Representatives work on transportation infrastructure funds

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JEFF. CITY – Missouri lawmakers are searching for new ways to fund repairs and replacements for Missouri’s oldest roads and bridges.

The House Policy Development Caucus traveled the state and surveyed residents, seeking input from residents on which proposed revenue change they would prefer.

The caucus also created a YouTube presentation in hopes of receiving more public comment. Caucus chair Rep. Jeffrey Messenger, R-Springfield, said the most popular proposals were increases to user fees and changes to Missouri’s open container law.

User fees, which Messenger said make up approximately two-thirds of MoDOT's revenue, consist of things like the cost to get a driver’s license or license plate or register a vehicle.

Messenger said the caucus found raising user fees could generate as much money as raising the gas tax 10-cents a gallon.

Missouri's open container law, which currently allows passengers older than 21 to consume and possess alcohol containers while a vehicle is in motion, currently violates federal law, which bans all open containers in the passenger area.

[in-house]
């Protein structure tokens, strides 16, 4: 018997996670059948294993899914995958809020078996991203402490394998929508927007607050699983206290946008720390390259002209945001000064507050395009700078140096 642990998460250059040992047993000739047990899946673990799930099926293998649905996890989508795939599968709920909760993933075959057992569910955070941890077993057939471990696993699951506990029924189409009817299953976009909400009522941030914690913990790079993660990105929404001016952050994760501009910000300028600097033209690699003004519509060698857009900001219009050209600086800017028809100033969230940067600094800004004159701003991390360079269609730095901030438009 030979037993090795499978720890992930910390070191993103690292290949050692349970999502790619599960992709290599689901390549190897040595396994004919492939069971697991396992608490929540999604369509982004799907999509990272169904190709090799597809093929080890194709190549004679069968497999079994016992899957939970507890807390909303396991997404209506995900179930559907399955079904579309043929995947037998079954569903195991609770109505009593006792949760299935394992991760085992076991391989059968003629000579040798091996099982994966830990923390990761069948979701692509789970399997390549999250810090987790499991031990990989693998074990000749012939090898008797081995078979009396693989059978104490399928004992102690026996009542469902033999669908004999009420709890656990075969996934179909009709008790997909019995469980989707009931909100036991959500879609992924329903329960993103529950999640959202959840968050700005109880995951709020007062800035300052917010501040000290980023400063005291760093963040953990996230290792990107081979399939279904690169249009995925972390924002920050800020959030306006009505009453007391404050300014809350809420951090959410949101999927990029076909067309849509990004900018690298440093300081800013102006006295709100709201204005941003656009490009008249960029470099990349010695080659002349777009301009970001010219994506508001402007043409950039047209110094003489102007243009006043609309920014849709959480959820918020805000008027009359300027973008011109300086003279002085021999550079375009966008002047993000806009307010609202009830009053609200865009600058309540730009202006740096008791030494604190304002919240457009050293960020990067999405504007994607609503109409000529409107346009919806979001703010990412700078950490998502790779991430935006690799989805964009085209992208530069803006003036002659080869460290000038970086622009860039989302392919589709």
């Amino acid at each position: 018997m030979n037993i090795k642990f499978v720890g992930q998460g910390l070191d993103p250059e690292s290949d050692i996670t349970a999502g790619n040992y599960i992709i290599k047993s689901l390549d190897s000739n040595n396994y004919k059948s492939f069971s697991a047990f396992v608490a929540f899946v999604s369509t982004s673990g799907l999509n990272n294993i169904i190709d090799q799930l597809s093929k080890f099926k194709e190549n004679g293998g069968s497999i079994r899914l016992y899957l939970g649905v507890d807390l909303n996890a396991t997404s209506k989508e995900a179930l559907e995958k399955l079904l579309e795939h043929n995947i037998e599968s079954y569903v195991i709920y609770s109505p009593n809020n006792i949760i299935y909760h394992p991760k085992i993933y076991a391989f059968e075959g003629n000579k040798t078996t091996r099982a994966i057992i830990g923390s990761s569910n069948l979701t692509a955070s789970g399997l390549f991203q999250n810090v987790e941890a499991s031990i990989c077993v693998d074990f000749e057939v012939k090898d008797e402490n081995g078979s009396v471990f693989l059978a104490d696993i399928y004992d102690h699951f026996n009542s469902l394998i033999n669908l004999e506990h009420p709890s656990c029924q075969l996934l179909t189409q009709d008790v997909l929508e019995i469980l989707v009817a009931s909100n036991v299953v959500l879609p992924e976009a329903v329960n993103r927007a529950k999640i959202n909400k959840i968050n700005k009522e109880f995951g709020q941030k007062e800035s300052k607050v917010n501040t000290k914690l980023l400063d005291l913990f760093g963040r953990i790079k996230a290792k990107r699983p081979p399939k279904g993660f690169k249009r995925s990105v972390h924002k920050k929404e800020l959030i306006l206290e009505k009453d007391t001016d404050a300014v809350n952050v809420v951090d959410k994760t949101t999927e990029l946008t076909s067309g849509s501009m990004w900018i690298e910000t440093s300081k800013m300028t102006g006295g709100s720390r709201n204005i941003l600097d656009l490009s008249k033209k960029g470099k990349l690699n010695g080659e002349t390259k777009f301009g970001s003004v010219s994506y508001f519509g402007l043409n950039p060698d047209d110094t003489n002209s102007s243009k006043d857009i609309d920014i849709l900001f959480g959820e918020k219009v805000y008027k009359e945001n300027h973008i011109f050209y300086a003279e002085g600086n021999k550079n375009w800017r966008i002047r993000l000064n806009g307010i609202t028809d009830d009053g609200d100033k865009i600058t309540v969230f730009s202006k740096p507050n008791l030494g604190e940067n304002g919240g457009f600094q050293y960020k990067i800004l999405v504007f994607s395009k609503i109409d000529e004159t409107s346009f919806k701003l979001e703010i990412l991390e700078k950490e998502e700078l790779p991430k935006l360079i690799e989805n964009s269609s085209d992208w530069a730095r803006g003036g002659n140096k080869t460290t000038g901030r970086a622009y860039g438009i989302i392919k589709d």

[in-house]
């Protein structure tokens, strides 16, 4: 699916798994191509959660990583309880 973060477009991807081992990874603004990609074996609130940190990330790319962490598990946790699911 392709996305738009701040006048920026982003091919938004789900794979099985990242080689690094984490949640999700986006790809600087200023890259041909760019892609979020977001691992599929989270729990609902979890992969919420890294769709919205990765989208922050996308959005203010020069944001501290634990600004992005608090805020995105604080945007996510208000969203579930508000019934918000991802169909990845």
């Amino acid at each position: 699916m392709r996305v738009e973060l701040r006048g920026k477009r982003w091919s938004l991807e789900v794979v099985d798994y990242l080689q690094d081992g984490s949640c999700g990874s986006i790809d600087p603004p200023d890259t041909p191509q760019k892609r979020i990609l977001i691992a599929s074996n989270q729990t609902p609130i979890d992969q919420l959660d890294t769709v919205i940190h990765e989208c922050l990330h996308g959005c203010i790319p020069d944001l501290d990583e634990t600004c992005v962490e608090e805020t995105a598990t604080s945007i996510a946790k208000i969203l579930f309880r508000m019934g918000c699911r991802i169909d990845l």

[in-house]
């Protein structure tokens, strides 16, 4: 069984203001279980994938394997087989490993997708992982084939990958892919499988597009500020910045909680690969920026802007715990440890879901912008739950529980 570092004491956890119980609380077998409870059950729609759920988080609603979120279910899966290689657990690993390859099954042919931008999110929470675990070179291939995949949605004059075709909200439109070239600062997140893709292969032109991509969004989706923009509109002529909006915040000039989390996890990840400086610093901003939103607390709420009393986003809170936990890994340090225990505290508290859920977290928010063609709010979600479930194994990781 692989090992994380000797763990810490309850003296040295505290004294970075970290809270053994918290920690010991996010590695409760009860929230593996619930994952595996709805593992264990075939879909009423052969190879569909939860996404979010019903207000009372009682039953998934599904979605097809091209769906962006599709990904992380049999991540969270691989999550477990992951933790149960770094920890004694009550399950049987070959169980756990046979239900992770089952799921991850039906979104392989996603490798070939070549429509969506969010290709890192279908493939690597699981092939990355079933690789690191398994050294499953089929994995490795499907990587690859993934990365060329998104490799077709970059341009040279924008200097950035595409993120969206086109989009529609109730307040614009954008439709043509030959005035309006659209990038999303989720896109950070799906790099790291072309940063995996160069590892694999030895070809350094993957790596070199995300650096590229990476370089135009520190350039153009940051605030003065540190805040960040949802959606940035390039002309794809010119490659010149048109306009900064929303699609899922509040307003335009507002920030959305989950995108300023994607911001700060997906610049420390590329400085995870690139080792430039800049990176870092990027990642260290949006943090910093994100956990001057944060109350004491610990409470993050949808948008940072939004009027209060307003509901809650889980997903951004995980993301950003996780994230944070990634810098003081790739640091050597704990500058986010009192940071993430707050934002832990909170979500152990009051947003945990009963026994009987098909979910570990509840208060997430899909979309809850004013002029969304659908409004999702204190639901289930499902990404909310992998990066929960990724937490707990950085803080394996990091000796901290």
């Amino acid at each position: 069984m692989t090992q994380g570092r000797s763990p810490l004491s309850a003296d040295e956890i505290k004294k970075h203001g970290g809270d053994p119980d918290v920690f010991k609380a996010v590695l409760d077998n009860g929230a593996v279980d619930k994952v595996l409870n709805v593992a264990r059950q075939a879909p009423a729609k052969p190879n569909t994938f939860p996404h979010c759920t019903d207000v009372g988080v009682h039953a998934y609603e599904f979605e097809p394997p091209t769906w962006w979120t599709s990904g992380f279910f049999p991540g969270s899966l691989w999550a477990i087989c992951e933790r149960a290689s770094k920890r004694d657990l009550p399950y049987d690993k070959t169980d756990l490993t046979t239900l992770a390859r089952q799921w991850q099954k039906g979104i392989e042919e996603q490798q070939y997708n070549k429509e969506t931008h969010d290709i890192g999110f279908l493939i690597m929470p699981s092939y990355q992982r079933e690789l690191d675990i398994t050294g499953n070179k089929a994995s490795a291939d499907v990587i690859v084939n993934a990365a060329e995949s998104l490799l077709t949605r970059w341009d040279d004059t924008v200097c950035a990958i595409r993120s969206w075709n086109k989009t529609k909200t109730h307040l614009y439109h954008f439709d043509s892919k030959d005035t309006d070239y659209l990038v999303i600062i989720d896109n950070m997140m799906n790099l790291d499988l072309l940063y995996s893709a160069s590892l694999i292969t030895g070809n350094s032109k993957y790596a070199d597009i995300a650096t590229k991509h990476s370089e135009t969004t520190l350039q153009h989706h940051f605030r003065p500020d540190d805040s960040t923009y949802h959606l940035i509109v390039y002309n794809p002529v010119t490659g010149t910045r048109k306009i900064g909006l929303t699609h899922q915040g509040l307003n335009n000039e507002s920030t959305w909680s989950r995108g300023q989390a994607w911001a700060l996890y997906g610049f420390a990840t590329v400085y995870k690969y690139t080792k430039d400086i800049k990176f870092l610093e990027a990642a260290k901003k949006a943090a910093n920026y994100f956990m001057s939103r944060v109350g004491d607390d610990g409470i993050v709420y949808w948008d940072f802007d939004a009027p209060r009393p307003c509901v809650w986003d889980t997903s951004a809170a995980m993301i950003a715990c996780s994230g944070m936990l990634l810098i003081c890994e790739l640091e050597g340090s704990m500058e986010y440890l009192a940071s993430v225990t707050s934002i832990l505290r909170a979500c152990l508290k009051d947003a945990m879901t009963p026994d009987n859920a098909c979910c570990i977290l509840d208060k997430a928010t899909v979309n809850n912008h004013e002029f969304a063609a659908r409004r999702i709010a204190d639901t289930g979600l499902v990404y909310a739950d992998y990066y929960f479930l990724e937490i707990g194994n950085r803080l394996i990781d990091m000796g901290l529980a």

Because the laws conflict, Missouri is allowed to use approximately $20 million in federal funding only for safety measures, such as road-side reminders to buckle up. Messenger hopes the legislature will reallocate those funds to road repairs by changing the law to match the federal government's.

The last major road-repair funding increase was under former-Gov. John Ashcroft. Rep. Nate Walker, R-Kirksville, who was a state highway safety representative under Ashcroft, said Missouri is facing a "road crisis."

Walker, who is also a caucus member, said, "the number one issue, in many cases, is highway and traffic safety."

He said he expects the MoDOT revenue issue to be a priority for both the legislature and the governor's office.